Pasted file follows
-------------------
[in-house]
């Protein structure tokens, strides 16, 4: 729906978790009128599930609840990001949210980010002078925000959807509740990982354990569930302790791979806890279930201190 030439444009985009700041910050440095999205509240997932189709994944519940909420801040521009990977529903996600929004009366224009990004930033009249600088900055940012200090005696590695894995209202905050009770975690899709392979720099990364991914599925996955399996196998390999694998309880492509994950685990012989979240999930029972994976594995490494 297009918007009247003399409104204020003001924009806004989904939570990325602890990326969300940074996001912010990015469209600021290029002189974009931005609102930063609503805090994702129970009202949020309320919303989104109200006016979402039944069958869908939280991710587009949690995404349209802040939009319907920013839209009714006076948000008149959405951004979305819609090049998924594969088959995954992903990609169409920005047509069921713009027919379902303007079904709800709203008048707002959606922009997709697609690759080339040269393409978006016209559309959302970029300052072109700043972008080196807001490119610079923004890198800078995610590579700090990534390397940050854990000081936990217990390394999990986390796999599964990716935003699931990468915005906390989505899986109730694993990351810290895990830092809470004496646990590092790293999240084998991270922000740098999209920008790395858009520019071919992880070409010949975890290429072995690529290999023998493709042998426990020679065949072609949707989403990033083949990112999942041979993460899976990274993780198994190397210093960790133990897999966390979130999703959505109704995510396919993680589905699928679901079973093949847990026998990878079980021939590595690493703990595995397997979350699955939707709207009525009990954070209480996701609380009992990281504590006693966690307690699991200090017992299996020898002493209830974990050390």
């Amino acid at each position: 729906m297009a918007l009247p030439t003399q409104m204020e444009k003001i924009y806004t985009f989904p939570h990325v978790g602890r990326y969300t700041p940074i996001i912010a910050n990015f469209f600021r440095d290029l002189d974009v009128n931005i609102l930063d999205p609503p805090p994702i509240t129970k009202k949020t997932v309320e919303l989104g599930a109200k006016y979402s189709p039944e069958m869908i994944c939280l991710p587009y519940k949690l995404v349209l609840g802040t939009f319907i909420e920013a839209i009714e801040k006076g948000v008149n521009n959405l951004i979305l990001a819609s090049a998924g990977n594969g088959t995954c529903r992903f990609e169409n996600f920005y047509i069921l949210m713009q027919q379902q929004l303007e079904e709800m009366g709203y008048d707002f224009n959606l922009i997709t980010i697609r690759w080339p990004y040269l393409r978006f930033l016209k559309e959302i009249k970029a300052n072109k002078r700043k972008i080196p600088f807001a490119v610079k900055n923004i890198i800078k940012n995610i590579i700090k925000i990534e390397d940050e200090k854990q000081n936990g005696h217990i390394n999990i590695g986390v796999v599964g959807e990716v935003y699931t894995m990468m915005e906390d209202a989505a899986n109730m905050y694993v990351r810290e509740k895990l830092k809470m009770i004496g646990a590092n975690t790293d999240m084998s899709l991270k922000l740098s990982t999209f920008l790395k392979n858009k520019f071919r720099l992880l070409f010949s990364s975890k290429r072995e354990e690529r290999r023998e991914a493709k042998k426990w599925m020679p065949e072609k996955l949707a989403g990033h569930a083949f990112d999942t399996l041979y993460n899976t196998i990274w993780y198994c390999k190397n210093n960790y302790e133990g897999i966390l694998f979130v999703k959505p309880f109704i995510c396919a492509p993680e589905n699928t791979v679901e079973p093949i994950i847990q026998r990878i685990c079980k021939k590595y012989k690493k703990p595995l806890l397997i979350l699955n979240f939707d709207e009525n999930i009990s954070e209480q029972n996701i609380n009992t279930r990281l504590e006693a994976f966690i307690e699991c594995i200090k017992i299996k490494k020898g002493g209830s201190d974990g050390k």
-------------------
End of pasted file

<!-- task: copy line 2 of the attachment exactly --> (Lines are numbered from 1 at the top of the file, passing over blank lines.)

């Protein structure tokens, strides 16, 4: 729906978790009128599930609840990001949210980010002078925000959807509740990982354990569930302790791979806890279930201190 030439444009985009700041910050440095999205509240997932189709994944519940909420801040521009990977529903996600929004009366224009990004930033009249600088900055940012200090005696590695894995209202905050009770975690899709392979720099990364991914599925996955399996196998390999694998309880492509994950685990012989979240999930029972994976594995490494 297009918007009247003399409104204020003001924009806004989904939570990325602890990326969300940074996001912010990015469209600021290029002189974009931005609102930063609503805090994702129970009202949020309320919303989104109200006016979402039944069958869908939280991710587009949690995404349209802040939009319907920013839209009714006076948000008149959405951004979305819609090049998924594969088959995954992903990609169409920005047509069921713009027919379902303007079904709800709203008048707002959606922009997709697609690759080339040269393409978006016209559309959302970029300052072109700043972008080196807001490119610079923004890198800078995610590579700090990534390397940050854990000081936990217990390394999990986390796999599964990716935003699931990468915005906390989505899986109730694993990351810290895990830092809470004496646990590092790293999240084998991270922000740098999209920008790395858009520019071919992880070409010949975890290429072995690529290999023998493709042998426990020679065949072609949707989403990033083949990112999942041979993460899976990274993780198994190397210093960790133990897999966390979130999703959505109704995510396919993680589905699928679901079973093949847990026998990878079980021939590595690493703990595995397997979350699955939707709207009525009990954070209480996701609380009992990281504590006693966690307690699991200090017992299996020898002493209830974990050390």